Developing countries of Asia and the Pacific are experiencing unbalanced tolls of the COVID-19 pandemic.
Grim milestones in infections and deaths have left countless devastated. Yet, we must look at the economic and social impacts in small island developing States (SIDS), where setbacks are likely to undo years of development gains and push many people back into poverty.
Compared to other developing countries, SIDS in the Asia-Pacific region have done well in containing the spread of the virus. So far, available data indicates relatively few cases of infections, with 15 deaths in total in Maldives, Guam and Northern Mariana Islands. Yet while rapid border closures have contained the human cost of the virus, the economic and social impacts of the pandemic on SIDS will place the Sustainable Development Goals (SDG) even farther out of their reach. This is worrying as SIDS in Asia and the Pacific were only on track to reach SDG 9: Industry, Innovation and Infrastructure and SDG 12: Responsible Consumption and Production and as they had in fact regressed in SDG 8: Decent Work and Economic Growth, a crucial driver of inclusive development and key to reaching all SDGs.
One reason SIDS’ economies are severely impacted by the COVID-19 pandemic is their dependence on tourism. Tourism earnings exceed 50 per cent of GDP in Maldives and Palau and comprised 30 per cent of GDP in Samoa and Vanuatu in 2018. Measures to contain the COVID-19 pandemic, including restricting entrance to countries and halting international travel, will have a profound impact on the development of these economies in 2020 and beyond, with estimates of international tourist arrivals declining globally by 60-80 per cent in 2020. The pandemic has particularly affected the cruise ship industry, which plays an important role in many SIDS.
The severe impact of COVID-19 on these economies is also a result of heavy reliance on fisheries, which represent a main source of SIDS’ marine wealth and bring much-needed public revenues. The COVID-19 pandemic crisis will jeopardize these income streams as a result of a slowdown in fisheries activity. However, it is important to note that the COVID-19 pandemic may also create a small window for stocks to recover if it leads to a global slowdown of the commercial fishing industry.
Despite the tourism and fisheries sectors’ susceptibility to shocks, ESCAP’s latest report, the Asia-Pacific Countries with Special Needs Development Report: Leveraging Ocean Resources for the Sustainable Development of Small Island Developing States, emphasizes fisheries and tourism will remain drivers of sustainable development in small island developing States of Asia and the Pacific. They are among the most important sectors in their contribution to output and their importance for livelihoods. In the short term, addressing the consequences of the COVID‑19 pandemic must take priority, but the long-term global context will usher in an era supportive of tourism development in Asia-Pacific SIDS. This is due to an increasing demand from the emerging middle class of developing Asia and the ageing society in the developed countries on the Pacific Rim.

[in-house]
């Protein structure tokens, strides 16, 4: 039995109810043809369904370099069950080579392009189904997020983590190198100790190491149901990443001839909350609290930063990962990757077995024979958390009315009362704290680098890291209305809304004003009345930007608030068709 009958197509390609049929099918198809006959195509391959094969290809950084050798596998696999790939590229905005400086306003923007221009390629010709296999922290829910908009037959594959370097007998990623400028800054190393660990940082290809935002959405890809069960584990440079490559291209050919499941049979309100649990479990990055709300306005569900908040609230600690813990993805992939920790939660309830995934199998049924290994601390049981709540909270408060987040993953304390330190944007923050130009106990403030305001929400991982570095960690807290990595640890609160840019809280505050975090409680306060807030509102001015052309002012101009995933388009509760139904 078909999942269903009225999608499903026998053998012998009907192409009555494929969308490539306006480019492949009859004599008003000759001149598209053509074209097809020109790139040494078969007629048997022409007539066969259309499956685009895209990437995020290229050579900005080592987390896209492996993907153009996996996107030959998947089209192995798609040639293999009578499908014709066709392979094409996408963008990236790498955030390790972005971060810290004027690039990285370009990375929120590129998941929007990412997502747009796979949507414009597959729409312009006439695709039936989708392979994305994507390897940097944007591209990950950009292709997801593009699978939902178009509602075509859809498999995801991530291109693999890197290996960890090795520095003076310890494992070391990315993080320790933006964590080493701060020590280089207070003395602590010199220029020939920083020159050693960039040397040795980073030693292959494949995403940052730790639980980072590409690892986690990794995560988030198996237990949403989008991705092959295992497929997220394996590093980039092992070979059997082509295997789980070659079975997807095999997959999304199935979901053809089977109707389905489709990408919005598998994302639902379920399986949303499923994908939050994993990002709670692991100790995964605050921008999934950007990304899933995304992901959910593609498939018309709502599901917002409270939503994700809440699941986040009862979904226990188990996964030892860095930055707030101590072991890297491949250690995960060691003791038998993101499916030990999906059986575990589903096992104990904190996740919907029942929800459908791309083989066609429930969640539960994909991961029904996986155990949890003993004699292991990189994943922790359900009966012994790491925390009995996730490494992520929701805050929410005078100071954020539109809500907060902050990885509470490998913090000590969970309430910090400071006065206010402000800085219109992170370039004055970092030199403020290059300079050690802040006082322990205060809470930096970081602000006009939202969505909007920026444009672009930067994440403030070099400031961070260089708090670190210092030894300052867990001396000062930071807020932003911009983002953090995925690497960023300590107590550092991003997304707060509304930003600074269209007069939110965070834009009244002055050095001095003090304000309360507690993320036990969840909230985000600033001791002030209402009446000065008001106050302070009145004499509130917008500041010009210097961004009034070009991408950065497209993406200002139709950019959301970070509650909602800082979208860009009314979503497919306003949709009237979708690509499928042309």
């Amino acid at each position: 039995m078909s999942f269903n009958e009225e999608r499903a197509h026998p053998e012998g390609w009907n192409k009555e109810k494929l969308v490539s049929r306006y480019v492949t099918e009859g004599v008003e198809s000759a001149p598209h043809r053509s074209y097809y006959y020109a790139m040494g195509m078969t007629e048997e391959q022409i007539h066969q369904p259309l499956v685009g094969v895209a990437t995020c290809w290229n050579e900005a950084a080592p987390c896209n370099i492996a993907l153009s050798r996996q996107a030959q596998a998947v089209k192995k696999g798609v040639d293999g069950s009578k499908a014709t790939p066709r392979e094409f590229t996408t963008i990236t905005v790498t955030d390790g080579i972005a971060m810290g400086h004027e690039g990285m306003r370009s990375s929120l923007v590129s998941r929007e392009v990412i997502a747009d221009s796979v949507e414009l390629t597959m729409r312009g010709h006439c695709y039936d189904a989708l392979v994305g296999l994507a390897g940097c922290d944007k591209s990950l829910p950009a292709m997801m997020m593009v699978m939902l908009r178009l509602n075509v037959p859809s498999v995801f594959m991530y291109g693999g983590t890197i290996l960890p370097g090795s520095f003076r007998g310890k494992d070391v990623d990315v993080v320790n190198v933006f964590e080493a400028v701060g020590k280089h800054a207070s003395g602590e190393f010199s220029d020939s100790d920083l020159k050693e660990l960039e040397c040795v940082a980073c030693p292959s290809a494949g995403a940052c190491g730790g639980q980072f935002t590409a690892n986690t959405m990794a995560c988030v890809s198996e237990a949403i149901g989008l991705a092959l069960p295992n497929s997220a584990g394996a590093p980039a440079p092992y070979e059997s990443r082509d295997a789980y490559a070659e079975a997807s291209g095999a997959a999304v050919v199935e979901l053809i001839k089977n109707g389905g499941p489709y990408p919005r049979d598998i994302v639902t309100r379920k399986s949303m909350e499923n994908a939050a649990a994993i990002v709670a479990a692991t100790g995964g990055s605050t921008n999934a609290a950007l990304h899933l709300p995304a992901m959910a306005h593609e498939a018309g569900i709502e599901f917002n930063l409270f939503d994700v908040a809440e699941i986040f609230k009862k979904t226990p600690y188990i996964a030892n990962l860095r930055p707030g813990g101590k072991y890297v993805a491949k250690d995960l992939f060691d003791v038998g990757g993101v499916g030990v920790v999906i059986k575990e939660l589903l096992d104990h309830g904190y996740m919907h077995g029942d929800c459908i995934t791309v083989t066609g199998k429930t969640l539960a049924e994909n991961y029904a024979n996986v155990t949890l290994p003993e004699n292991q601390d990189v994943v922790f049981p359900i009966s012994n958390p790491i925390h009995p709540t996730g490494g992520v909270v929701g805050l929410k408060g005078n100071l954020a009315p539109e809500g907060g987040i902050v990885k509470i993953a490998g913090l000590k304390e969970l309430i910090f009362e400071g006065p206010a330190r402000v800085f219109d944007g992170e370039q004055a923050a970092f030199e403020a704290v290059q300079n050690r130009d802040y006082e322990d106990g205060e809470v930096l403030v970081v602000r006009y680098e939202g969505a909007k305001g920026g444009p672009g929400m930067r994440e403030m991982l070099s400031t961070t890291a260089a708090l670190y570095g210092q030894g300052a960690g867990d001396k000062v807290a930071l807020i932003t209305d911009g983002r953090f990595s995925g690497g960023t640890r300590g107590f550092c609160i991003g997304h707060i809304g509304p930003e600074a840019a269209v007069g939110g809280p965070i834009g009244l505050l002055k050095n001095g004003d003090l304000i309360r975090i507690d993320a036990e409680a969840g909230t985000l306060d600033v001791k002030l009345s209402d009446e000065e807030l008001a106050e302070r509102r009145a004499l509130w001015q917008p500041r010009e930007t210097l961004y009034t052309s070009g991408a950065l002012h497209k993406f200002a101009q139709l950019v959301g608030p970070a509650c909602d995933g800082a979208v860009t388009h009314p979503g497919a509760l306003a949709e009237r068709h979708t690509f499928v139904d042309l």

As part of post COVID-19 recovery, new foundations for sustainable tourism and fisheries in Asia-Pacific SIDS must be built. These sectors must not only have extensive links to local communities and economies, but also be resilient to external shocks. Enhancing economic resilience must focus on building both the necessary physical infrastructure and creating institutional response mechanisms. For example, a ‘green tax’ for tourists can generate revenues for environmental protection. Such fees serve as an additional benefit for local populations and regulate the impact of tourism on SIDS’ fragile natural environment. SIDS may consider innovative financing instruments like blue bonds and and debt for conservation swaps to expand their fiscal space. Open data sharing, and the collection, harmonization and use of fisheries data can be strengthened for integrated and nuanced analysis on the state of fish stocks.
Given the limited capacity of the health-care systems of many Asia-Pacific SIDS, shutting down access to many of these economies was a wise and necessary short-term policy choice. Opening ‘travel bubbles’ with countries where the virus has been brought under control is now important. In the longer term, the effective implementation of the 2030 Agenda for Sustainable Development must take priority. This entails ensuring sustainable use of existing ocean resources and developing sectors that provide productive employment, including specific types of tourism and fisheries. SIDS can do more to embrace the blue economy to foster sustainable development and greater regional cooperation is an important element for creating an enabling framework. Regional cooperation is especially important given the nature of fisheries as a common property resource and the remote locations of most Asia-Pacific SIDS.
The COVID-19 pandemic has provided a stark reminder of the price of weaknesses in health systems, social protection and public services. It also provides a historic opportunity to advocate for policy decisions that are pro-environment, pro-climate and pro-poor. Progress in our region’s SIDS through sustainable tourism and fisheries are vital components of a global roadmap for an inclusive and sustainable future.
Armida Salsiah Alisjahbana is United Nations Under-Secretary-General and Executive Secretary of the UN Economic and Social Commission for Asia and the Pacific